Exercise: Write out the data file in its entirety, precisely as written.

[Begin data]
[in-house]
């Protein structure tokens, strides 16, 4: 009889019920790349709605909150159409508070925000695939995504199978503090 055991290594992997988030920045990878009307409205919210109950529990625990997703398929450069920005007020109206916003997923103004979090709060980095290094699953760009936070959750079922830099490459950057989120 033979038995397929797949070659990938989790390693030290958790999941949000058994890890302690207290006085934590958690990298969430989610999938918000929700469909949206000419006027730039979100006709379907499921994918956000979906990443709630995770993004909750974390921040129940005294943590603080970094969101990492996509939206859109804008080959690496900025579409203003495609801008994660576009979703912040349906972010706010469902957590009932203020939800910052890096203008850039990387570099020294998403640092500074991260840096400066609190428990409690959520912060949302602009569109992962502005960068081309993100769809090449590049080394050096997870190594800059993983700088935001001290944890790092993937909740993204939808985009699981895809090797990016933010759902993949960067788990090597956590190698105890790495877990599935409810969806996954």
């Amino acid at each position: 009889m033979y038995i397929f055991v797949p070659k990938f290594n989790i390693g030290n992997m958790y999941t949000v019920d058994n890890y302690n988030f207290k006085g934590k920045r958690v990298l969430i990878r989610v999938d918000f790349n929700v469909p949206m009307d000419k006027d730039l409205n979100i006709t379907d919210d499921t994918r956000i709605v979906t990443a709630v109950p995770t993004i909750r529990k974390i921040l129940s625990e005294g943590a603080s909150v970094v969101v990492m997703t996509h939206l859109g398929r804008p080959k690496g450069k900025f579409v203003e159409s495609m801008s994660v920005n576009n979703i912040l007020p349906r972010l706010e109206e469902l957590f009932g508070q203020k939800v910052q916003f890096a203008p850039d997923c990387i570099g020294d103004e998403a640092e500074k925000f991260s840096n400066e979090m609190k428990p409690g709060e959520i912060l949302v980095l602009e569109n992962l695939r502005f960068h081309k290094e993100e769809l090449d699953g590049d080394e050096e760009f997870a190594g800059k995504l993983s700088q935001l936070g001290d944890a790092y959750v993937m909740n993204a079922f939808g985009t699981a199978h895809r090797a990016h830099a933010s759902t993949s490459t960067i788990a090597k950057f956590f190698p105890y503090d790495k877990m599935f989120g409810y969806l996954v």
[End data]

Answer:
[in-house]
């Protein structure tokens, strides 16, 4: 009889019920790349709605909150159409508070925000695939995504199978503090 055991290594992997988030920045990878009307409205919210109950529990625990997703398929450069920005007020109206916003997923103004979090709060980095290094699953760009936070959750079922830099490459950057989120 033979038995397929797949070659990938989790390693030290958790999941949000058994890890302690207290006085934590958690990298969430989610999938918000929700469909949206000419006027730039979100006709379907499921994918956000979906990443709630995770993004909750974390921040129940005294943590603080970094969101990492996509939206859109804008080959690496900025579409203003495609801008994660576009979703912040349906972010706010469902957590009932203020939800910052890096203008850039990387570099020294998403640092500074991260840096400066609190428990409690959520912060949302602009569109992962502005960068081309993100769809090449590049080394050096997870190594800059993983700088935001001290944890790092993937909740993204939808985009699981895809090797990016933010759902993949960067788990090597956590190698105890790495877990599935409810969806996954």
């Amino acid at each position: 009889m033979y038995i397929f055991v797949p070659k990938f290594n989790i390693g030290n992997m958790y999941t949000v019920d058994n890890y302690n988030f207290k006085g934590k920045r958690v990298l969430i990878r989610v999938d918000f790349n929700v469909p949206m009307d000419k006027d730039l409205n979100i006709t379907d919210d499921t994918r956000i709605v979906t990443a709630v109950p995770t993004i909750r529990k974390i921040l129940s625990e005294g943590a603080s909150v970094v969101v990492m997703t996509h939206l859109g398929r804008p080959k690496g450069k900025f579409v203003e159409s495609m801008s994660v920005n576009n979703i912040l007020p349906r972010l706010e109206e469902l957590f009932g508070q203020k939800v910052q916003f890096a203008p850039d997923c990387i570099g020294d103004e998403a640092e500074k925000f991260s840096n400066e979090m609190k428990p409690g709060e959520i912060l949302v980095l602009e569109n992962l695939r502005f960068h081309k290094e993100e769809l090449d699953g590049d080394e050096e760009f997870a190594g800059k995504l993983s700088q935001l936070g001290d944890a790092y959750v993937m909740n993204a079922f939808g985009t699981a199978h895809r090797a990016h830099a933010s759902t993949s490459t960067i788990a090597k950057f956590f190698p105890y503090d790495k877990m599935f989120g409810y969806l996954v």